Tuesday, January 27, 2009

Tips on Pencil Portrait Sketching - The Arabesque

In this commentary we assume that you sketch directly from life or from a proper photograph. In other words, we assume that you do not use the so-called grid technique. This technique relies on a grid sketched both on the photograph of your subject as well as your sketching paper.
Old Master Portrait Drawings

If this is the case, the first thing you will do is to create a line-drawing. And the very first part of your line-drawing will consist of sketching the so-called arabesque.

In pencil portrait sketching, the arabesque is defined as the entire positive form of your subject's head. In other words the arabesque is the outer contour of the head.

The arabesque includes the proportions, the form, and the symmetry of the head. This means that the arabesque expresses pretty much an overall likeness of your subject and often lots of expressive content.

In trying to realize the arabesque we confront our first test as an artist. That is, the test of "seeing the reality". Indeed, when we observe an object a complex mental process is initiated which in part falls short of the level of accuracy necessary to create an satisfactory portrait.

The mind, for good reasons (one is to preserve our sanity), instantly replace the very complex subject with the a symbol it has stored since childhood. For instance, we all know how a child draws a house. It really is more like a symbol of a house. But this is what the mind tends to bring up and often even adults sketch a house like they did as a child.

Evidently, it is these iconic preconceptions (a left brain phenomenon) that are the enemy of the draftsperson. You must teach yourself to ignore those symbols and really see what the reality of, for example, a house is.

Generally, learning to sketch is about the reprogramming of the mind's eye. To this end, there is a skill-set that has been developed over the centuries since the Renaissance.

Applying this new found skill to the arabesque is particularly important. "Striking" the arabesque is maybe the most important element in the production of a first-rate likeness. Once you have this skill down path all the rest will follow reasonably effortlessly.
Sargent Portrait Drawings: 42 Works

The first step in striking a correct arabesque is to force your eyes a bit out-of-focus. This situation is called observing with a "soft eye". With a soft eye proportions and form are more easily seen. It also helps you to avoid the invocation of the iconic preconceptions we talked about.

To teach your eye to improve your powers of observation you must always sketch first and check second. There is very little to gain from pre-measuring. The habit of pre-measuring of the size of your subject's head will hold you back later.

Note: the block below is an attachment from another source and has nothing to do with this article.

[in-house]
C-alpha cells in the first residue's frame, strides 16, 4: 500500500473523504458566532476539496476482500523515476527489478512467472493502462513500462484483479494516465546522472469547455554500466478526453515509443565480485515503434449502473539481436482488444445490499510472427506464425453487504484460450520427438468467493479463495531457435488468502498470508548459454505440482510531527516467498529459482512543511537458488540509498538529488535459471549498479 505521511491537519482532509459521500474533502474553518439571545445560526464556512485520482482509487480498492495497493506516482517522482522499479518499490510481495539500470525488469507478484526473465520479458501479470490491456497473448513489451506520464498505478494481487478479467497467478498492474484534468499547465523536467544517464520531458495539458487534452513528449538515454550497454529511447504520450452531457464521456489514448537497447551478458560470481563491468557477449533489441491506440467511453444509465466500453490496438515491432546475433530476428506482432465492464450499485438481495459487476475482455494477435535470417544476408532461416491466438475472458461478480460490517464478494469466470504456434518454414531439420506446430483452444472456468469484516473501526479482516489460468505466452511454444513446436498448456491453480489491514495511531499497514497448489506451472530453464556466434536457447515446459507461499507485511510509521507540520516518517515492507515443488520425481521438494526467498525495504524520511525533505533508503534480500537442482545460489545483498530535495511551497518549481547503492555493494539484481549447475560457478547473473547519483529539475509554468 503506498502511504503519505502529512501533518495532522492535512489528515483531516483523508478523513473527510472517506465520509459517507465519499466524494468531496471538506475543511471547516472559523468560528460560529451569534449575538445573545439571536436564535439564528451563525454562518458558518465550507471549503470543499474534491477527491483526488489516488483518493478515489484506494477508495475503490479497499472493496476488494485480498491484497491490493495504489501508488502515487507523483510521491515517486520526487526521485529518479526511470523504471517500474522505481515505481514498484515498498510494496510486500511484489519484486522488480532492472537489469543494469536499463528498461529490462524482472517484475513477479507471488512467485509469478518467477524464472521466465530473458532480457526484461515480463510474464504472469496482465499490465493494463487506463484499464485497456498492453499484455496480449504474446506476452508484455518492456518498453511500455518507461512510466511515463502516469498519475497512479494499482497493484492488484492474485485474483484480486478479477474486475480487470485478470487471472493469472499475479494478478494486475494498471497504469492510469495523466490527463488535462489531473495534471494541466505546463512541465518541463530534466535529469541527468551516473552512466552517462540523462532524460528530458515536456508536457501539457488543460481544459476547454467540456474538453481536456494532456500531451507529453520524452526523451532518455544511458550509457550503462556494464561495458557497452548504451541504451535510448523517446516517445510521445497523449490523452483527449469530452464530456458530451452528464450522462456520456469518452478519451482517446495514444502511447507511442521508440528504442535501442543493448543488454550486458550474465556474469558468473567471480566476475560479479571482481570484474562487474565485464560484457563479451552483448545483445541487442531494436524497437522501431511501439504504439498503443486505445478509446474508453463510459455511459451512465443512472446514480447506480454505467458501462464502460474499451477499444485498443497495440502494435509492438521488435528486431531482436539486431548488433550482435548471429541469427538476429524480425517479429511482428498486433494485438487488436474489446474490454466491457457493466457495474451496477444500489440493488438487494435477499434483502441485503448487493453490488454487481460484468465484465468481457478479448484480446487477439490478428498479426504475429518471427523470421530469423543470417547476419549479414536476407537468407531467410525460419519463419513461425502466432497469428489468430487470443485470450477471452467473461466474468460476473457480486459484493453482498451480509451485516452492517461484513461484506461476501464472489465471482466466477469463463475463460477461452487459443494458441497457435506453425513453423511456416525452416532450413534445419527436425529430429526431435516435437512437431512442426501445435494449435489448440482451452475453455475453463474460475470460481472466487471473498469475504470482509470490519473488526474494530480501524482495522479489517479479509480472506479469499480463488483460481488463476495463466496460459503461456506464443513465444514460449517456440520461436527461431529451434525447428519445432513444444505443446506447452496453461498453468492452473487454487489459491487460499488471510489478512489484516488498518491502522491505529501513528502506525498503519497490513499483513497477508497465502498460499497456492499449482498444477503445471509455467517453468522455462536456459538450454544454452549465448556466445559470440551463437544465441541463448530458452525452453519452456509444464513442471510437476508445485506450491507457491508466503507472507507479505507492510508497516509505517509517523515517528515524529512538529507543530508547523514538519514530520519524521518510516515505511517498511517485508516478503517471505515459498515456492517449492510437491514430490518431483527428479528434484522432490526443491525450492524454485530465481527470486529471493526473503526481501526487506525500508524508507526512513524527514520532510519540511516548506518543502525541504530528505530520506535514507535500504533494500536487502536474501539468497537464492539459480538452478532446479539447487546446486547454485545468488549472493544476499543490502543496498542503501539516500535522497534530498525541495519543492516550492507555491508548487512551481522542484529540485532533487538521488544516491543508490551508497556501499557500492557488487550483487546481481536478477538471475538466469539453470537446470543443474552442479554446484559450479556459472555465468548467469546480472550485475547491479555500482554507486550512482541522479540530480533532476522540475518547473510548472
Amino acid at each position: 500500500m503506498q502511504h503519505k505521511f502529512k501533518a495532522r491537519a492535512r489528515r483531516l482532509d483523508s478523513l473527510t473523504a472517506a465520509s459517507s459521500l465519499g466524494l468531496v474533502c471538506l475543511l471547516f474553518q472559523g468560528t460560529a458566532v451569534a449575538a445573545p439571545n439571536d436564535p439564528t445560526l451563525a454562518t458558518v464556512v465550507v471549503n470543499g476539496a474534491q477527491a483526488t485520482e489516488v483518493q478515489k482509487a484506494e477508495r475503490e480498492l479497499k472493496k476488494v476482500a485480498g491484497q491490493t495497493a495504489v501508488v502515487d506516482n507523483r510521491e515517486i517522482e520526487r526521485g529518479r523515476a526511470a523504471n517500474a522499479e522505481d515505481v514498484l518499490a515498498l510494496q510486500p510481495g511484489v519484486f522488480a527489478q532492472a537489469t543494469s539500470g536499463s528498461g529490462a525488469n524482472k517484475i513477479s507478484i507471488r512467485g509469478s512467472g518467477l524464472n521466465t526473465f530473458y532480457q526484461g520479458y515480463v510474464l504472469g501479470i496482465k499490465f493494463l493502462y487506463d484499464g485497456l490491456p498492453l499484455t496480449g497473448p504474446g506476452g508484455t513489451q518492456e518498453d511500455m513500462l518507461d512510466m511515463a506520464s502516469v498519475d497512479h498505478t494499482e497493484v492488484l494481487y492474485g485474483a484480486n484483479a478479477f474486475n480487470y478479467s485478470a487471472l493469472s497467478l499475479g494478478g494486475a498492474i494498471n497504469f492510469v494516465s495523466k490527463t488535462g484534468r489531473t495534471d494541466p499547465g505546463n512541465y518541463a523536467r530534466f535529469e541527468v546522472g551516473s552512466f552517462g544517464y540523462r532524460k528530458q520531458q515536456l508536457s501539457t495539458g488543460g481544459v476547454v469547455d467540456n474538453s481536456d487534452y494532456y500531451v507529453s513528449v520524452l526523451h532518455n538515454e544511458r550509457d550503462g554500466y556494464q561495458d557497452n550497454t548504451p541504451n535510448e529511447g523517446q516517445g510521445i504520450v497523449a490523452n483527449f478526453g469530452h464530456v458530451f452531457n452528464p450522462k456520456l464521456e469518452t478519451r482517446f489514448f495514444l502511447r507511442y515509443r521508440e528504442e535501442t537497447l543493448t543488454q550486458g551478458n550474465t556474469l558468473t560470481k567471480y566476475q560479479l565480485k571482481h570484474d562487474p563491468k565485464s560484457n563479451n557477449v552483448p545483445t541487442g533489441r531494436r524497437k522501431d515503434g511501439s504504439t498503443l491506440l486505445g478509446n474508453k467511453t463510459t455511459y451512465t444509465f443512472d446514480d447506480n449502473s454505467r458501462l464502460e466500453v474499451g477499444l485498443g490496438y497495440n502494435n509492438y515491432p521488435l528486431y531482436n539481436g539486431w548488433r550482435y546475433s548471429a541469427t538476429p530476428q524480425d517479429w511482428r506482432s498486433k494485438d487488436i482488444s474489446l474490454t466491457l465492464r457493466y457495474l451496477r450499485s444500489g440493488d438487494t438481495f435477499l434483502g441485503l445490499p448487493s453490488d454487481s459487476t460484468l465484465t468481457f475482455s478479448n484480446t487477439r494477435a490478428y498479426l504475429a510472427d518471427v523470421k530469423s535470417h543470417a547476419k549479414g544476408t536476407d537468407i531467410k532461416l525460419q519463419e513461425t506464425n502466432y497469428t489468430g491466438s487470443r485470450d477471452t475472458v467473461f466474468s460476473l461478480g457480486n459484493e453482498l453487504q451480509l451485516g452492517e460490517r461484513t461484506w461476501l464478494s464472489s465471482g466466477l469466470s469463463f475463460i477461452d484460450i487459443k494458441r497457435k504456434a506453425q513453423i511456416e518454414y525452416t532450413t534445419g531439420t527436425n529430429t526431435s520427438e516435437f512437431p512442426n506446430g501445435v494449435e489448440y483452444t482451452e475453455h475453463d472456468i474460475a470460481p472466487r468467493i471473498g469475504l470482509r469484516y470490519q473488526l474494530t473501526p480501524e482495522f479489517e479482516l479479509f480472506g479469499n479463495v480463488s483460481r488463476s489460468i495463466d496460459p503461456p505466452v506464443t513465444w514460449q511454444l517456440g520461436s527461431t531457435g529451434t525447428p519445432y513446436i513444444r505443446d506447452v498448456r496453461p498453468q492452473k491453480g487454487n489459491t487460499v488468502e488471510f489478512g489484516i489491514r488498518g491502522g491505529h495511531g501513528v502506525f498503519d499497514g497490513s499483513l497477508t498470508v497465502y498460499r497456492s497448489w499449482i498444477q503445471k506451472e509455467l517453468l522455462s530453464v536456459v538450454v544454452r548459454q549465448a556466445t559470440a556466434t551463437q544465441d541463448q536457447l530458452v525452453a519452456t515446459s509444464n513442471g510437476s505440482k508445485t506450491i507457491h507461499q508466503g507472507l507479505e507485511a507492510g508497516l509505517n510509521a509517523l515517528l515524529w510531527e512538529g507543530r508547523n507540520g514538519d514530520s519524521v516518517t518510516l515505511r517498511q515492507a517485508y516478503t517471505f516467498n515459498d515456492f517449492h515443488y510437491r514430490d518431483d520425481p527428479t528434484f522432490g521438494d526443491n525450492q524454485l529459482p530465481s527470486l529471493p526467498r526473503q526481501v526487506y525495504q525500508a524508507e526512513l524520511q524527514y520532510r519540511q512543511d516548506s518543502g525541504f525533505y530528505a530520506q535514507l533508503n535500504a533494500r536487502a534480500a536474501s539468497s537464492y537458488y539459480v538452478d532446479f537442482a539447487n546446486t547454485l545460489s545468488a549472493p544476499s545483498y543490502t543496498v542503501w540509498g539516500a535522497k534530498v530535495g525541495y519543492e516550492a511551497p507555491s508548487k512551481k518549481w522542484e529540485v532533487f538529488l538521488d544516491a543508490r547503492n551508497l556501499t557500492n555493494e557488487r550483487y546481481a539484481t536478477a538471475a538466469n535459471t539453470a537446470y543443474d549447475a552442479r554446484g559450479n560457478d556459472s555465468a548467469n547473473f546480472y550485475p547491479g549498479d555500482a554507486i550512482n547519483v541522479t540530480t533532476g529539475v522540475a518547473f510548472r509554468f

When striking the initial arabesque always use short straight, i.e., architectonic lines. This will impart a sense of the head's structure and the form of the underlying tissues and bones. Note that round or curving lines are iconic preconceptions.

Also pay attention to the symmetry of the head. The term "symmetry" in the context of sketching
and painting does not so much refer to the similarity of two parts but more to the attractiveness that comes from correct proportioning and rhythm.

After striking the arabesque (without doing any sizing) you can check the proportions. Take a measure of the largest
width (i.e., the width of the arabesque across the brow line) and set it off vertically starting at the bottom of the chin. The end point of the width as a rule ends up somewhere close to the middle of the hair.

The idea is to determine exactly where that end point is at. Best is to judge the shorter of the following two distances: (1) the vertical distance from the brow line up to the end point of the measure; (2) the vertical distance from the end point of the measure up to the arabesque. The shortest distance is likely to be the most accurate. Do not forget, the arabesque encompasses the entirety of the head including the hair.

With practice your eyes will develop this critical skill. Then, once the size and form of the arabesque have been established you are prepared to proceed with placing the so-called landmarks.
Author Resource:- Do you want to learn the secrets of pencil portrait draw? Download my brand new complementary pencil portrait draw tutorial here: http://www.remipencilportraits.com/PPDT/pencil-portrait-tutorial.html target="_blank">Remi's Pencil Portrait Drawing Course. Remi Engels is a pencil portrait artist and oil painter and expert draw teacher. See his work at Pencil Portraits by Remi: http://www.remipencilportraits.com Visit Guidelines for Pencil Portrait Sketching - The Arabesque.
Ellsworth Kelly: Self Portrait Drawings 1944-1992

Article From ArticleSlide.com

No comments: